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|Learning From Confucius|
|Remembering the philosopher's struggle to be heard|
|By Mara Lee Durrell | NO. 5-6 FEBRUARY 4, 2016|
That is in part why, on our very first day after moving to China, my husband and I spent it visiting the Confucius Temple in Beijing, a place that I have already gone back to in the six months since and sincerely appreciate. There I saw firsthand how China is reemphasizing the teachings of Confucius, as dozens of school groups wandered the grounds with us, reciting short sayings at their teachers' commands.
For all that I was learning about Confucius, however, I would have never equated Confucius with dance, or with artistic matters at all. I only associated him as a teacher and writer, with a focus on the virtues of personal integrity, moral leadership, and the value of learning itself in order to make wiser, more just decisions.
But on a frigid January evening in Beijing's famed Poly Theater, I watched an impressive modern dance performance simply titled Confucius . Created and performed by the China National Opera and Dance Drama Theater, the show presents the life and experiences of the thinker, writer and teacher. The drama was choreographed and directed by Kong Dexin, who is a direct descendant--77th generation--of the philosopher himself.
Some 2,500 years after Confucius' life, Kong wrote and directed the dance drama to narrate her distant relative's journey to the various states of ancient China in order to spread his ideas. Through a mix of traditional Peking operatic and acrobatic scenes--complete with stunning stage design, talented young dancers, and brightly colored, flowing costumes--the director and choreographer focused our attention on the travels and experiences of its central protagonist, rather than on the philosophy he espoused.
After seeing the performance dedicated to the story of Confucius and how he struggled to be heard, I was keenly reminded there is still much I needed to learn about his experiences, and how those would--almost amazingly as it was highly unlikely--lead to the "pearls of wisdom" oft-quoted by leaders today.
Reportedly Confucius' ambition was to become appointed to a political position in one of the Chinese courts himself, but instead spent most of his life as a teacher, blaming the war-loving leaders of his time for not paying attention to his philosophy. After his travels, Confucius returned to the state of Lu, and spent the rest of his life training a group of devoted students. Like so many artists and important political thinkers, the story goes that his teachings were taken to heart only much after his own life ended.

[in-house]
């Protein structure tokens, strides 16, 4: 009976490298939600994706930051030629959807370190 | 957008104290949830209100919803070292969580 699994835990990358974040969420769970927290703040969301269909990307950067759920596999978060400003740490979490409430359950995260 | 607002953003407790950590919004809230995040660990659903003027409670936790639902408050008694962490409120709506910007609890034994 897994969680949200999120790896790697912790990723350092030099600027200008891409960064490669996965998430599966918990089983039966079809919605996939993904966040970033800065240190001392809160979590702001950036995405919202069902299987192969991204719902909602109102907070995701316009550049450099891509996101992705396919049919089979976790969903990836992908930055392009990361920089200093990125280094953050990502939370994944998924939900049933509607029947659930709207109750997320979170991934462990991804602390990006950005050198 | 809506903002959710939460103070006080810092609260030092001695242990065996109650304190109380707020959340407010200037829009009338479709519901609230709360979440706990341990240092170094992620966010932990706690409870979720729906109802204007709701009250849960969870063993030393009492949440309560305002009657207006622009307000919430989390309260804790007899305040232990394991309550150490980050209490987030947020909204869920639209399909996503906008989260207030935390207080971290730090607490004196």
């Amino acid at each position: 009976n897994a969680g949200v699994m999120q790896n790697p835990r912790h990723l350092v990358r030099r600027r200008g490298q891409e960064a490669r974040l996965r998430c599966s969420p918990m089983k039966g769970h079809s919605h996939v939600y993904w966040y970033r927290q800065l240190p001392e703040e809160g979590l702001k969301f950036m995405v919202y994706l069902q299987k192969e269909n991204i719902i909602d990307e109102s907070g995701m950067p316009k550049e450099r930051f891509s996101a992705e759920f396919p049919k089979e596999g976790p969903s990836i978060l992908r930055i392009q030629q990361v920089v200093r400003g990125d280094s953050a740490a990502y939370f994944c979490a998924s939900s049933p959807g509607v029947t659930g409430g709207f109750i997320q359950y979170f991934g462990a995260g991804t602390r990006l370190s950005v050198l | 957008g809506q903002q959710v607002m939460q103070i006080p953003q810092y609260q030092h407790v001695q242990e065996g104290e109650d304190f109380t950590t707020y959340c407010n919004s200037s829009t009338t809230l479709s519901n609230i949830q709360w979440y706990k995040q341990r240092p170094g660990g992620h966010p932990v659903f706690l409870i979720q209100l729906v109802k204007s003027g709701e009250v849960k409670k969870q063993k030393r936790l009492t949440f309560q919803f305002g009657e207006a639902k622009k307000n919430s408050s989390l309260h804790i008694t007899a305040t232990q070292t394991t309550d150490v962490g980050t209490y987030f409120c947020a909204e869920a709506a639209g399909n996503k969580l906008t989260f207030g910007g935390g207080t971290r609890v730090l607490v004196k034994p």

Still, at least according to Kong's interpretation, the philosopher did experience moments of joy and redemption in own life, perhaps partly as the result of the selfless dedication of his students to learning, recording and spreading his collections of thoughts and advice.
One act of the performance was dedicated to a dream that Confucius had, depicting an ideal implementation of the political wisdom he had worked tirelessly to try and sell to the short-sighted leaders of the time. "In the dream the state was powerful and prosperous, where individuals took responsibility for their individual roles," the introduction to the act read.
One does not have to be a student of political science to understand why such an idea would be an ideal goal for state leaders--former and current--to realize. Nor is it difficult to understand why individuals themselves are drawn to his ideas of a benevolent government that rules by virtue and not by force.
His constant pursuit of peace, treating people with dignity and respect, and spreading knowledge are attributes that make it easy to understand why people around the world are eager to learn from Confucius two and half millennia later.
"Real knowledge is to know the extent of one's ignorance," said Confucius. Looks like my project of learning more about this sage will keep me busy well past my time in China.
The author is an American living in Beijing
Copyedited by Bryan Michael Galvan
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